The Italian incumbent's third-quarter results on Thursday received a positive response from the markets, despite the fact that it continues to face challenges in its home country. In essence, TIM's operational numbers indicate domestic improvements while its Brazilian operations are generating top-line growth. While all was going on, Deutsche Telekom, which is located further north, made news by once again increasing its full-year guidance due to robust revenue growth. The German operator's stats are a lot more reliable, even though they didn't match the increase in TIM's share price. Adjusted EBITDA AL increased 8.5 percent to €10.48 billion, while net revenue increased 8.5 percent to €28.98 billion for the three months ending in September.
Additional Information Regarding Upward Trend for European Telcos
According to chief executive Tim Höttges, their company continues to grow, which helps them to increase both their outlook and dividend for the third time this year. That increase in guidance, as is often the case, is really a matter of semantics: the telco is now anticipating full-year adjusted EBITDAaL of more than €37 billion, as opposed to its earlier objective of roughly €37 billion. But its adjusted EPS projection is more definite; adjusted earnings per share are now anticipated to be over €1.50 rather than over €1.25. In addition, the telco expects to pay a €0.70 per share dividend this year, up from a €0.64 per share payout in 2021, subject to clearance.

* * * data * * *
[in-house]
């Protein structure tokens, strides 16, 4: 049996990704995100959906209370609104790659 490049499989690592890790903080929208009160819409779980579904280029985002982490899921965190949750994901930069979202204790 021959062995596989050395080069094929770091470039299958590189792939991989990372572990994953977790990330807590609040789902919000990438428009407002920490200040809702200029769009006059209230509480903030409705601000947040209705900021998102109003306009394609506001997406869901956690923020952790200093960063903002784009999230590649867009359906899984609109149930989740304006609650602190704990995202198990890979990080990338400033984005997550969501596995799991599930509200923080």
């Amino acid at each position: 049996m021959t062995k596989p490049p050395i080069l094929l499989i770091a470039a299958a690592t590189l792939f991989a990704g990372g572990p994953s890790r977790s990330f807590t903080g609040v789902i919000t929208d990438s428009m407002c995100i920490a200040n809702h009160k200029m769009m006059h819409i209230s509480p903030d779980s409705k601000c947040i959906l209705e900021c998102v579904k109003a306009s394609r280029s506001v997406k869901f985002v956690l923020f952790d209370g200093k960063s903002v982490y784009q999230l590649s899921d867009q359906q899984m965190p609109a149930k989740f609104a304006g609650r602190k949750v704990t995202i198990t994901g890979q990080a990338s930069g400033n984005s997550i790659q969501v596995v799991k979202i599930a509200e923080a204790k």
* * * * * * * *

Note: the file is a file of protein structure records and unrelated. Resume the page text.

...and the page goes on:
T-Mobile US, as usual, had a significant impact on Deutsche Telekom's overall results, but its German division is also doing well, with sales and profitability up by 2.8 percent and 3 percent, respectively. But the leading telco in Germany is not the only one doing well. While Telefonica's topline in Spain barely budged above flat, the company's third-quarter revenue in Germany increased by 6%; the company announced late last week. However, despite the fact that all companies have recently been affected by a severe competitive environment, growth of 0.2 percent in the domestic market still represents a promising trend.
However, TIM, which recorded a 5.3 percent fall in domestic revenues in the same quarter, cannot quite claim the same. However, there are signs of hope. While fixed attrition also improved, the telco's mobile churn rate dropped to 3.1% in the third quarter, its lowest level in 16 years. TIM increased its mobile client base by 88,000, bringing its total to 30.5 million. This marked the beginning of a trend of continued stabilisation for mobile number portability, despite persistent competition at the low end of the market.